Only their belief system was different. They lost weight, they had a decreased waist to hip ratio, and a 10% drop in blood pressure plus other good things happening, just because they believe.

Unknown Speaker 22:04
And so, you know, I think that, again, there is a great deal of research to show that if we, if we believe something strongly,

Unknown Speaker 22:16
it can make a difference to our health, it can make a difference to the way we relate to people. And so again, the power of the mind, of the complete mind, the body mind,

Unknown Speaker 22:30
is underestimated. And it should really become more of a focus.

Unknown Speaker 22:38
So that old same, I believe that with every fiber of my being,

Unknown Speaker 22:43
that they were right, exactly, exactly as every fiber, I would say is every cell of our body. Yes, that’s beautiful. Judge, thank you.

Unknown Speaker 22:53
I’ll use that in the future. Perfect.

Unknown Speaker 22:58
This is the it’s like, it’s like, it’s amazing. So you read 5000 books, scientific papers, how long did it take you to when you made the decision to start this to when the book the book was actually produced? Seven years, seven years? credible, I wouldn’t want to do it, again, an incredible amount of work. And while you’re doing it, you know, I don’t know whether you have written a book or not. But while you’re doing it, you never know whether it will see the light of day. Okay, I mean, you might as well be working in it in the mind of 1550 miles under the under the roof. So something because here you are every day, hour after hour, reading research papers, making notes, trying to remember trying to make sense of it. And then you finally you know, write a proposal, and you send it out into the world and nobody wants it.

Unknown Speaker 23:59
And that’s terrible. That is just a horrible, traumatic experience. I had I had a literary agent in New York who passed away, unfortunately. So I have to find a new agent. Because without an agent, you cannot publish a book. The agents really do the publishers work by eliminating books that they feel are not worthy of publishing. So trying to find an agent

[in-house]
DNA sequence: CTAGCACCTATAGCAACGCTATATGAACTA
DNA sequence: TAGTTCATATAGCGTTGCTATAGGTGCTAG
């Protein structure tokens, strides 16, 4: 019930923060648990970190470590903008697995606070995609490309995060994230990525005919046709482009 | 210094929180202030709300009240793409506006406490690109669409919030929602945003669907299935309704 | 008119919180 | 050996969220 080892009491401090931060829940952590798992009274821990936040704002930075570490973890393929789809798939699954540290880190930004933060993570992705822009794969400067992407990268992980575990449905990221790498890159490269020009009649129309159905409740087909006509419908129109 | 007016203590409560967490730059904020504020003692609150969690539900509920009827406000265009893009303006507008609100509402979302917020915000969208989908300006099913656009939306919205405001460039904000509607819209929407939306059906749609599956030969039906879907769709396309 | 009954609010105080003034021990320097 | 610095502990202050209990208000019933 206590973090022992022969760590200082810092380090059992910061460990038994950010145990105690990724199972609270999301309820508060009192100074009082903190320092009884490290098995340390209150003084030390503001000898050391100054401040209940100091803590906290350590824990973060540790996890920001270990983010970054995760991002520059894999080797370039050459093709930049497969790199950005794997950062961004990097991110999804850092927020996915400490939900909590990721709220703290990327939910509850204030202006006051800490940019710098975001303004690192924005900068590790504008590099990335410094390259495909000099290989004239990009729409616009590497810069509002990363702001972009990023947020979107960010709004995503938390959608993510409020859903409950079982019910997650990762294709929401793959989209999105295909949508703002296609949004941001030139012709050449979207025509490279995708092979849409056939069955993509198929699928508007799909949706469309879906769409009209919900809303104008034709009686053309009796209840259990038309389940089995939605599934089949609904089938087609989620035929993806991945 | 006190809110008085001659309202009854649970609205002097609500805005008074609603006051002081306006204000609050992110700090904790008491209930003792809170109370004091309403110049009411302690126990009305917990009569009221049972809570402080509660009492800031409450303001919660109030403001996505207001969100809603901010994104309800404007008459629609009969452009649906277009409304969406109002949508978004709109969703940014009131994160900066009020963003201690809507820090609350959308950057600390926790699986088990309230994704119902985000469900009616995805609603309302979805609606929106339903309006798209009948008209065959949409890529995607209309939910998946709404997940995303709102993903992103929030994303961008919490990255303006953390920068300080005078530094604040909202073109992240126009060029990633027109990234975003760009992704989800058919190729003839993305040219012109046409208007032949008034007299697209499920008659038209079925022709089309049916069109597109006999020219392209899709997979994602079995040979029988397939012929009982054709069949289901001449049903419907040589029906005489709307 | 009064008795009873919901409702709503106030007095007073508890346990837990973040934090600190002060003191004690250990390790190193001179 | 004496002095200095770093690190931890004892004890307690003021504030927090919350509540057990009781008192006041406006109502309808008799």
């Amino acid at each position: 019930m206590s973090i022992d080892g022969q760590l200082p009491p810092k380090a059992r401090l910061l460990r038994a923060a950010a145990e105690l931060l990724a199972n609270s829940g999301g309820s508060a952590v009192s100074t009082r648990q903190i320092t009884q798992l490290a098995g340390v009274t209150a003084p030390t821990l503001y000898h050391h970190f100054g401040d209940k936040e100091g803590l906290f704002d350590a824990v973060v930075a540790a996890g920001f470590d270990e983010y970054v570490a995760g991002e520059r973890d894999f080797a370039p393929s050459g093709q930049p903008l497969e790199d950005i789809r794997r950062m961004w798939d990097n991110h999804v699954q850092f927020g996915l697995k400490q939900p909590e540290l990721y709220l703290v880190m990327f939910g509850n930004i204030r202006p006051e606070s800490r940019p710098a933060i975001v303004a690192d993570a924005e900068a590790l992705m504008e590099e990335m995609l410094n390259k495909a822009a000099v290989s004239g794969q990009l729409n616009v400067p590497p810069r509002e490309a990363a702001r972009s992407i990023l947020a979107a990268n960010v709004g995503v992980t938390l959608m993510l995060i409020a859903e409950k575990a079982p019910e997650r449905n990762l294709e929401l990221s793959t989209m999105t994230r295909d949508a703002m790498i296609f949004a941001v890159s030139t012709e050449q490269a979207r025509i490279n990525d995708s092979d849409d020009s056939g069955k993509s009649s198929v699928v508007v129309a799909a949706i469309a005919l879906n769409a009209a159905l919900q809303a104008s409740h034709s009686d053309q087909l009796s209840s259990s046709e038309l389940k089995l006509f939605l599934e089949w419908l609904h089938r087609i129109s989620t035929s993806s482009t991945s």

Unknown Speaker 24:29
is a very discouraging task. And I was lucky enough to find a very fine agent who would love the idea and love the book and was most helpful when I was when I was writing it later on. And so, you know, he was able he was able to place it. There was a good publisher of Pegasus publishing in New York. And and they published a very nice copy of the book. But now of course, it’s a question of people buying it and reading it.

Unknown Speaker 25:00
I think you know, so there are always these barriers, you know, always these barriers to overcome, you know, first you have to write it, then you have to find an agent and you have to find a publisher, then you have to find the public

Unknown Speaker 25:14
one step at a time, one step at a time. So, I suppose that’s a lot of faith right there, Thomas. Yes. Love it. What’s happening? Thank you so much for coming on. And thank you for that. Seven years of work and and everything else. Where can people learn more about you? How can they get a copy of the embodied mind understand the mysteries of cellular memories, consciousness and our bodies?

Unknown Speaker 25:40
They can get it on Amazon, Amazon carries it. They can also go to my website for more information about me and the book, my website is Thomas R. Verni. M D

Unknown Speaker 25:58
And I also have a podcast, which is called pushing boundaries with Dr. Thomas are

Unknown Speaker 26:09
excellent. Well, if you enjoyed as much as I did show Dr. Thomas your appreciation and share today’s show with a friend who also appreciates good ideas, pick up a copy of the embodied mind Amazon, go to Thomas R Vernie And check out the great information that he is putting out there and then check out the pushing boundaries podcast as well, because he certainly is. Thanks again, Thomas. Thank you, George. It was such a pleasure. Thank you. And until next time, keep fighting the good fight. It’s we’re all in this together.

Transcribed by